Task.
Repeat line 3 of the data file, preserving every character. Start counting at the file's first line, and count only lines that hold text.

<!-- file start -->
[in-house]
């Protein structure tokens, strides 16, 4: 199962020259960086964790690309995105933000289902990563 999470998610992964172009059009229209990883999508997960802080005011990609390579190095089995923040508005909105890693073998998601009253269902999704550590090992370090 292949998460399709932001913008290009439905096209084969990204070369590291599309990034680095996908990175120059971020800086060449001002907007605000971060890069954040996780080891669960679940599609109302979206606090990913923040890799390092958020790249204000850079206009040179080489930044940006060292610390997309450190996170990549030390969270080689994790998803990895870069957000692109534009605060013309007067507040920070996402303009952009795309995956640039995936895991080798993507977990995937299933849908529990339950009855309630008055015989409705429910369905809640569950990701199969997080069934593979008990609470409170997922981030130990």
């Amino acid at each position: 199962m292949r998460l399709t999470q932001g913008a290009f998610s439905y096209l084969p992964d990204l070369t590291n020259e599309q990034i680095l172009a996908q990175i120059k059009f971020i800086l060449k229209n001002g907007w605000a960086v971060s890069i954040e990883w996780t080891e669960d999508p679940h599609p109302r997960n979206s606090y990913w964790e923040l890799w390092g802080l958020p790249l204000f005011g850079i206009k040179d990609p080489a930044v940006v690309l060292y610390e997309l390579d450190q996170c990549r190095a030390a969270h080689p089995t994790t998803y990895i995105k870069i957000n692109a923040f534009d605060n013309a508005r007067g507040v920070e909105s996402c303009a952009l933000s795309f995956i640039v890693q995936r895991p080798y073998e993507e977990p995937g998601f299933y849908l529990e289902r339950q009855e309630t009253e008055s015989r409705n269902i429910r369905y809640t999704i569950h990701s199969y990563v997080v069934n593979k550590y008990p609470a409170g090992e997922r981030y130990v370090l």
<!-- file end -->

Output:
């Amino acid at each position: 199962m292949r998460l399709t999470q932001g913008a290009f998610s439905y096209l084969p992964d990204l070369t590291n020259e599309q990034i680095l172009a996908q990175i120059k059009f971020i800086l060449k229209n001002g907007w605000a960086v971060s890069i954040e990883w996780t080891e669960d999508p679940h599609p109302r997960n979206s606090y990913w964790e923040l890799w390092g802080l958020p790249l204000f005011g850079i206009k040179d990609p080489a930044v940006v690309l060292y610390e997309l390579d450190q996170c990549r190095a030390a969270h080689p089995t994790t998803y990895i995105k870069i957000n692109a923040f534009d605060n013309a508005r007067g507040v920070e909105s996402c303009a952009l933000s795309f995956i640039v890693q995936r895991p080798y073998e993507e977990p995937g998601f299933y849908l529990e289902r339950q009855e309630t009253e008055s015989r409705n269902i429910r369905y809640t999704i569950h990701s199969y990563v997080v069934n593979k550590y008990p609470a409170g090992e997922r981030y130990v370090l």